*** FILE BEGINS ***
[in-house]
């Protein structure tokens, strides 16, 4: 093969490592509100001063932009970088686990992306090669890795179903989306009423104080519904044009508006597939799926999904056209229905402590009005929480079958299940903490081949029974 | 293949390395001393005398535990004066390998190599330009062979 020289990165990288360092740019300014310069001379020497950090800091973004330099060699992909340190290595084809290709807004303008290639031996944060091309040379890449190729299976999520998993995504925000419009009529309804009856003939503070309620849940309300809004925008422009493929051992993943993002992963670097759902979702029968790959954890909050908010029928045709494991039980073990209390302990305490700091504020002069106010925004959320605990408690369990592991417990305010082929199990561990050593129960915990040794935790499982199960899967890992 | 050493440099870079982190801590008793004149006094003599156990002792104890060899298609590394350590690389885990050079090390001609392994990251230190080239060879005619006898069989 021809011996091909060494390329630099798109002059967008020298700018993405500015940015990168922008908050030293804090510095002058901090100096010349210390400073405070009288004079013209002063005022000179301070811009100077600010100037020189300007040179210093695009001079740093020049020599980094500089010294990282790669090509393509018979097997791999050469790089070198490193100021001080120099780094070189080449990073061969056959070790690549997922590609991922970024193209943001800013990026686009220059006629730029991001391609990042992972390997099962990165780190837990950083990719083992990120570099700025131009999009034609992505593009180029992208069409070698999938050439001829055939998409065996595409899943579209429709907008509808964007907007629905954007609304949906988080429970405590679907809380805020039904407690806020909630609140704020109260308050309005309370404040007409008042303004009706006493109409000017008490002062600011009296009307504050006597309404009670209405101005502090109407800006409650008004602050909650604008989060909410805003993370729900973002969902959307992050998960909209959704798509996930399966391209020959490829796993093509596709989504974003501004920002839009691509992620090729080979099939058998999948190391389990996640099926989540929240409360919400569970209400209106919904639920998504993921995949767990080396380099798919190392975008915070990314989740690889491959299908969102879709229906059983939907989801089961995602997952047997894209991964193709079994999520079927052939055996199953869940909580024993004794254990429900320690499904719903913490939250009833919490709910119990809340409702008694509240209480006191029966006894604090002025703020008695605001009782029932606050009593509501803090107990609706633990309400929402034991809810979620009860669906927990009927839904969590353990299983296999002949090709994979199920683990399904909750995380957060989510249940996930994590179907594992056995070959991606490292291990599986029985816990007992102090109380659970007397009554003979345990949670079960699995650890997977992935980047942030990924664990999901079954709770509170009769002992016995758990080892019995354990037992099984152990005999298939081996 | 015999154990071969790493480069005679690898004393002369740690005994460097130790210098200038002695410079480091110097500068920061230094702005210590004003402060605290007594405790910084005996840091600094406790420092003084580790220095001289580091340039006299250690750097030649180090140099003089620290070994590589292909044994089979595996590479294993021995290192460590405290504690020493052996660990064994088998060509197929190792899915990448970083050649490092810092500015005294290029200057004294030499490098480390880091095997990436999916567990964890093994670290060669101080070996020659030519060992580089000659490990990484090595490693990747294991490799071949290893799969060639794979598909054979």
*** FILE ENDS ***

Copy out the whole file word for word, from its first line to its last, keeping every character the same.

[in-house]
């Protein structure tokens, strides 16, 4: 093969490592509100001063932009970088686990992306090669890795179903989306009423104080519904044009508006597939799926999904056209229905402590009005929480079958299940903490081949029974 | 293949390395001393005398535990004066390998190599330009062979 020289990165990288360092740019300014310069001379020497950090800091973004330099060699992909340190290595084809290709807004303008290639031996944060091309040379890449190729299976999520998993995504925000419009009529309804009856003939503070309620849940309300809004925008422009493929051992993943993002992963670097759902979702029968790959954890909050908010029928045709494991039980073990209390302990305490700091504020002069106010925004959320605990408690369990592991417990305010082929199990561990050593129960915990040794935790499982199960899967890992 | 050493440099870079982190801590008793004149006094003599156990002792104890060899298609590394350590690389885990050079090390001609392994990251230190080239060879005619006898069989 021809011996091909060494390329630099798109002059967008020298700018993405500015940015990168922008908050030293804090510095002058901090100096010349210390400073405070009288004079013209002063005022000179301070811009100077600010100037020189300007040179210093695009001079740093020049020599980094500089010294990282790669090509393509018979097997791999050469790089070198490193100021001080120099780094070189080449990073061969056959070790690549997922590609991922970024193209943001800013990026686009220059006629730029991001391609990042992972390997099962990165780190837990950083990719083992990120570099700025131009999009034609992505593009180029992208069409070698999938050439001829055939998409065996595409899943579209429709907008509808964007907007629905954007609304949906988080429970405590679907809380805020039904407690806020909630609140704020109260308050309005309370404040007409008042303004009706006493109409000017008490002062600011009296009307504050006597309404009670209405101005502090109407800006409650008004602050909650604008989060909410805003993370729900973002969902959307992050998960909209959704798509996930399966391209020959490829796993093509596709989504974003501004920002839009691509992620090729080979099939058998999948190391389990996640099926989540929240409360919400569970209400209106919904639920998504993921995949767990080396380099798919190392975008915070990314989740690889491959299908969102879709229906059983939907989801089961995602997952047997894209991964193709079994999520079927052939055996199953869940909580024993004794254990429900320690499904719903913490939250009833919490709910119990809340409702008694509240209480006191029966006894604090002025703020008695605001009782029932606050009593509501803090107990609706633990309400929402034991809810979620009860669906927990009927839904969590353990299983296999002949090709994979199920683990399904909750995380957060989510249940996930994590179907594992056995070959991606490292291990599986029985816990007992102090109380659970007397009554003979345990949670079960699995650890997977992935980047942030990924664990999901079954709770509170009769002992016995758990080892019995354990037992099984152990005999298939081996 | 015999154990071969790493480069005679690898004393002369740690005994460097130790210098200038002695410079480091110097500068920061230094702005210590004003402060605290007594405790910084005996840091600094406790420092003084580790220095001289580091340039006299250690750097030649180090140099003089620290070994590589292909044994089979595996590479294993021995290192460590405290504690020493052996660990064994088998060509197929190792899915990448970083050649490092810092500015005294290029200057004294030499490098480390880091095997990436999916567990964890093994670290060669101080070996020659030519060992580089000659490990990484090595490693990747294991490799071949290893799969060639794979598909054979």